Georgetown Law professor Randy Barnett joins Mark Levin to discuss constitutional law through the lens of impeachment.
Mark Levin: Hello America, I’m Mark Levin, this is Life, Liberty and Levin. Welcome back. Professor Randy Barnett, how are you, sir,
Randy Barnett: So good to see you, Mark.
Mark Levin: You are the professor of Legal Theory at the Georgetown University Law School. You also teach Constitutional Law and Contact. Your the Director of The Georgetown Center for the Constitution.
I think we need to do a post-mortem, we need to do a wrap up help with this nation was dragged through the last half you are so impeachment and an impeachment trial and want to break this down and logical steps, because we still hear people saying, and were going to impeachment again, and maybe again after that, we’re going to keep digging his looking and so forth and so on. The impeachment process that took place in the House of Representatives, do you feel it met the standards that the framers had in mind?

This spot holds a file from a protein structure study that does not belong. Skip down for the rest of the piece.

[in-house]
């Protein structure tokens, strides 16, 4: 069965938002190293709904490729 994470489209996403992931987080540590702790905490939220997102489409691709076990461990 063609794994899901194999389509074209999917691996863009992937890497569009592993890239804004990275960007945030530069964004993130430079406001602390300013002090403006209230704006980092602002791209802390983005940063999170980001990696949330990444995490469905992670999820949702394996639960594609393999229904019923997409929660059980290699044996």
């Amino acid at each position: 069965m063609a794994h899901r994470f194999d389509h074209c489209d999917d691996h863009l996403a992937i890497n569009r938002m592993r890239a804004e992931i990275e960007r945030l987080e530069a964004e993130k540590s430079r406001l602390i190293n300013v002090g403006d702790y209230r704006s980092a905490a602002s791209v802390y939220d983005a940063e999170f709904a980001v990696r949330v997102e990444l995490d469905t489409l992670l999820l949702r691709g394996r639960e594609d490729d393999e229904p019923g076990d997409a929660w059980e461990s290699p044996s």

Randy Barnett: Absolutely not. Due process is a basic fundamental concept and, the impeachment process in the house lacked all due process, which means that the result of that investigation, the result of that process, gave no one any confidence that they had actually uncovered the truth, and, and given the president his opportunity to give his side of the story in that phase of the of the trial, of that phase of the preceding, and as a result there, it was strictly partisan exercise.
Mark Levin: When we talk about due process, we’re not talking about what’s in the Bill of Rights, because we know this isn’t a criminal case and so forth, but were talking about what traditionally, in a civilized Western society, is a process that allows the facts to come out and the accused to defend him or herself, correct?